First National Bank Building (Davenport, Iowa) facts for kids
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First National Bank Building
U.S. Historic district
|Location||201 W. 2nd St.
|Area||less than one acre|
|Built by||John Soller & Son|
|Architect||O.H. Breidert of Childs & Smith|
|Architectural style||Renaissance Revival|
|Part of||Davenport Downtown Commercial Historic District (ID100005546)|
|NRHP reference No.||83002430|
|Added to NRHP||July 7, 1983|
The First National Bank Building is an historic building located in downtown Davenport, Iowa, United States. It was individually listed on the National Register of Historic Places in 1983. In 2020 it was included as a contributing property in the Davenport Downtown Commercial Historic District. The building is now known as the US Bank Building, its main tenant.
After the National Banking and Currency Act was passed by Congress and signed into law in 1863, First National Bank in Davenport was the first bank in the country to open under its provisions. The bank was headed by Austin Corbin, who had previously been a partner in Macklot and Corbin in Davenport. A $12.60 check written by Henry Hess was the first check in the country to clear the new banking system. The bank suffered some financial difficulties in the 1870s and was re-chartered in 1882. In the 1920s First National Bank merged with Iowa National Bank and maintained the name of the former. After the Bank Holiday in 1933, Union Savings Bank and Trust assumed control of First National Bank. The upper floors of the building remained occupied after the bank's failure, but the main banking room was not occupied by another bank again until the late 20th century. In the meantime, the main floor had been used for retail. Tenants on the upper floors are mainly professionals such as dentists, medical doctors, attorneys, and insurance agents.
The First National Bank Building is the third building on the same site for the bank. It replaced a building that was destroyed by a fire. The building was designed by Chicago architect O.H. Breidert with the firm Childs & Smith in the Renaissance Revival style. It rises 144 feet (44 m) above the ground and includes nine floors with a steel frame and brick construction. The structure is built on a concrete foundation and is faced with stone. Its form is restrained, but the decoration on the lower level of the building is not. The stylistic details evoke the Renaissance Revival style and combines classical precedents with forms that are associated with the sixteenth century Italian Renaissance. These stylistic elements are combined with the technological advances of the Chicago School.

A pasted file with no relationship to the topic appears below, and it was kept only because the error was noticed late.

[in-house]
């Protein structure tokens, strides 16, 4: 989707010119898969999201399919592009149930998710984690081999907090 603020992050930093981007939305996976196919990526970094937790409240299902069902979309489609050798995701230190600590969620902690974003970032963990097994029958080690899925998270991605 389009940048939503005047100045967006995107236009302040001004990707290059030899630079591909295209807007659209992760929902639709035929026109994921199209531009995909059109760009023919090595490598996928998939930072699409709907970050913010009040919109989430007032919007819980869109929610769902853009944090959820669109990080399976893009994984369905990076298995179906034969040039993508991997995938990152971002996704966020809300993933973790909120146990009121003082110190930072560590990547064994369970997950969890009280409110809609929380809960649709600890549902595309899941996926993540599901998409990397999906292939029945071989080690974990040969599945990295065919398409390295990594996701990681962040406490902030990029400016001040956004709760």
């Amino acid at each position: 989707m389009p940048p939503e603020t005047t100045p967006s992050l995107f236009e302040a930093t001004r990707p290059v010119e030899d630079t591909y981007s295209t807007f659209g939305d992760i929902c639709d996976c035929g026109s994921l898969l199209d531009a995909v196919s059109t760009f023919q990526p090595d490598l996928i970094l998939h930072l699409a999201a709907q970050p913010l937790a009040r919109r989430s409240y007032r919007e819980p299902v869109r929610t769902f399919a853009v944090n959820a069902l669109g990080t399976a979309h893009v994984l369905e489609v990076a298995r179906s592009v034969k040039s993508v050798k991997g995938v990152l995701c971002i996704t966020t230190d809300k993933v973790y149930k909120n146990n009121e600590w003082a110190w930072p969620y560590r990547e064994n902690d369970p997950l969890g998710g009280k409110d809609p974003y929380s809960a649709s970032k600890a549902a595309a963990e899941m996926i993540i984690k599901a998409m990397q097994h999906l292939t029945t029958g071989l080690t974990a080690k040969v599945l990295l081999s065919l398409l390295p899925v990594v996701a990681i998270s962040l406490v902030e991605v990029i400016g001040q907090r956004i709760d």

The building can be divided into three sections: a two-story base; five floors of offices; and a two-story section at the top that terminates in a bracketed cornice. The lower level of the building is a tall arcade of round arches and pilasters with detailed capitals. The capitals feature carvings of eagles and buffalo among floral motifs. The main entrance on Second Street is in a recessed rounded arch in the center of the building. An ornate bronze screen above the doors is covered with urns, floral designs and Grecian or Roman figures. Four scenes span the top of the frieze. The first depicts men mining metal, the second depicts the metal being stamped into coins, the third depicts the weighing and counting of the coins, and the fourth depicts trade. The bronze work was created by John Polachek Bronze & Iron Company, who had a close association with Louis Comfort Tiffany as well as other prominent artists and architects in the early 20th century.
Above the doorway arch are two reclining figures by Adolph A. Weinman, who was also responsible for the pediment over the Jefferson Memorial entrance in Washington, D.C. and the frieze in the courtroom of the U.S. Supreme Court. Carved figures by Corrado Parducci occupy the inside of the archway. The figures on the left depict labor, agriculture, industry, and commerce and on the right are depictions of law, philosophy, security, and banking. An inscription above the third floor of the building notes that the building housed the first National bank in the United States.
A clock originally mounted on the Scott County Savings Bank building was placed on the northeast corner of the building in 1994. The clock was made of copper in 1918 and weighs 600 pounds (270 kg). An awning was built on the west side of the building to cover the lanes of the motor banking facilities and ATMs. The first-floor interior has been modified from its original appearance and it retains little of historic importance.
The five floors of office space that make up the second section provide a contrast with the base of the building and except for the quoins, are unadorned. The windows in this section are set close to the exterior wall plane. A narrow cornice divides the second and third sections. Its two-story pilasters emphasize the structure's vertical thrust, but the dark, recessed spandrels counteract the effect. The building culminates in a wide, bracketed, overhanging cornice.
The building was one of five 1920s-era structures voted as the 50 Most Significant Iowa Buildings of the 20th Century by the Iowa Chapter of the American Institute of Architects.
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